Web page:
By G. Ducel, Fondation Hygie, Geneva, Switzerland J. Fabry, Université Claude-Bernard, Lyon, France L. Nicolle, University of Manitoba, Winnipeg, Canada
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Additional info for Prevention of hospital-acquired infections A practical guide 2nd edition
The object must be wrapped for sterilization. Only a wrapped sterilized object should be described as sterile: • Dry sterilization: exposure to 160 °C for 120 minutes, or 170 °C for 60 minutes; this sterilization process is often considered less reliable than the wet process, particularly for hollow medical devices. Chemical sterilization • Ethylene oxide and formaldehyde for sterilization are being phased out in many countries because of safety and greenhouse gas emission concerns. Materials for packaging include: — paper which prevents contamination if intact, maintains sterility for a long period, can act as a sterile field, and can also be used to wrap dirty devices after the procedure • Peracetic acid is widely used in the United States and some other countries in automatic processing systems.
12 CHAPTER VI Prevention of common endemic nosocomial infections T he four most common nosocomial infections are urinary tract infections, surgical wound infections, pneumonia, and primary bloodstream infection. Each of these is associated with an invasive medical device or invasive procedure. Specific policies and practices to minimize these infections must be established, reviewed and updated regularly, and compliance monitored (Table 1). TABLE 1. 1 Urinary tract infections (UTI) Urinary tract infections are the most frequent nosocomial infections (1); 80% of these infections are associated with an indwelling urethral catheter (Figure 1).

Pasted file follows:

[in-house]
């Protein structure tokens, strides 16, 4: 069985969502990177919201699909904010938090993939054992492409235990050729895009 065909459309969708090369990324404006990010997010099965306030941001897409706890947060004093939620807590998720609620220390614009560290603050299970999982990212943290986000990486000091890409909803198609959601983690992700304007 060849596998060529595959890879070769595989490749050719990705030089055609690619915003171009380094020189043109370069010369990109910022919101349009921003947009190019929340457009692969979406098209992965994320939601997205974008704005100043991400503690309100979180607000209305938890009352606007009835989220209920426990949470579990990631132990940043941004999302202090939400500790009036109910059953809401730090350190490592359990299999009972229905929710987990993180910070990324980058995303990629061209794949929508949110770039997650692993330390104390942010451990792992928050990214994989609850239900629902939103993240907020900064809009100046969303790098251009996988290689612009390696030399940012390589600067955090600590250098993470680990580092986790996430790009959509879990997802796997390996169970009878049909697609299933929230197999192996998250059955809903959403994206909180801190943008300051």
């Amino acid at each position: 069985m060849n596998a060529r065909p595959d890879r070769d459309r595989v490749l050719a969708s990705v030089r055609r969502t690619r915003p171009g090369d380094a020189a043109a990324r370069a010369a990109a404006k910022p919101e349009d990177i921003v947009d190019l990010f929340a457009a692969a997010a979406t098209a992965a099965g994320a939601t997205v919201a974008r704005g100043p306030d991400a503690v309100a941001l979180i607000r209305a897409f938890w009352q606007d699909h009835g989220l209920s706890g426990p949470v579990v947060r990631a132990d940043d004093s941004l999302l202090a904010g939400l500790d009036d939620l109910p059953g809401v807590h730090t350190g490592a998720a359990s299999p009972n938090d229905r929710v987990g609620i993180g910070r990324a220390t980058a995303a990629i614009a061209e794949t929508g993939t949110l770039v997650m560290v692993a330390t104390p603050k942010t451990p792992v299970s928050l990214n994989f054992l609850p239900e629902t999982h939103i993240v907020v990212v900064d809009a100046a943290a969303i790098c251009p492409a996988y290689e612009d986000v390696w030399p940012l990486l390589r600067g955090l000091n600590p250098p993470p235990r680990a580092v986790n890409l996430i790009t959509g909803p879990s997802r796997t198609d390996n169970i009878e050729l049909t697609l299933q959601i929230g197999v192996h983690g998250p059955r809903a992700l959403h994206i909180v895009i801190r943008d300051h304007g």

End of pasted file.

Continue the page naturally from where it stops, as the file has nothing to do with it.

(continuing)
Hair must be worn short or pinned up. Beard and moustaches must be kept trimmed short and clean. The working outfit must be made of a material easy to wash and decontaminate. If possible, a clean outfit should be worn each day. An outfit must be changed after exposure to blood or if it becomes wet through excessive sweating or other fluid exposure. 3 Clothing Working clothes Shoes Staff can normally wear a personal uniform or street clothes covered by a white coat. In special areas such as burn or intensive care units, uniform trousers and a short-sleeved gown are required for men and In aseptic units and in operating rooms, staff must wear dedicated shoes, which must be easy to clean.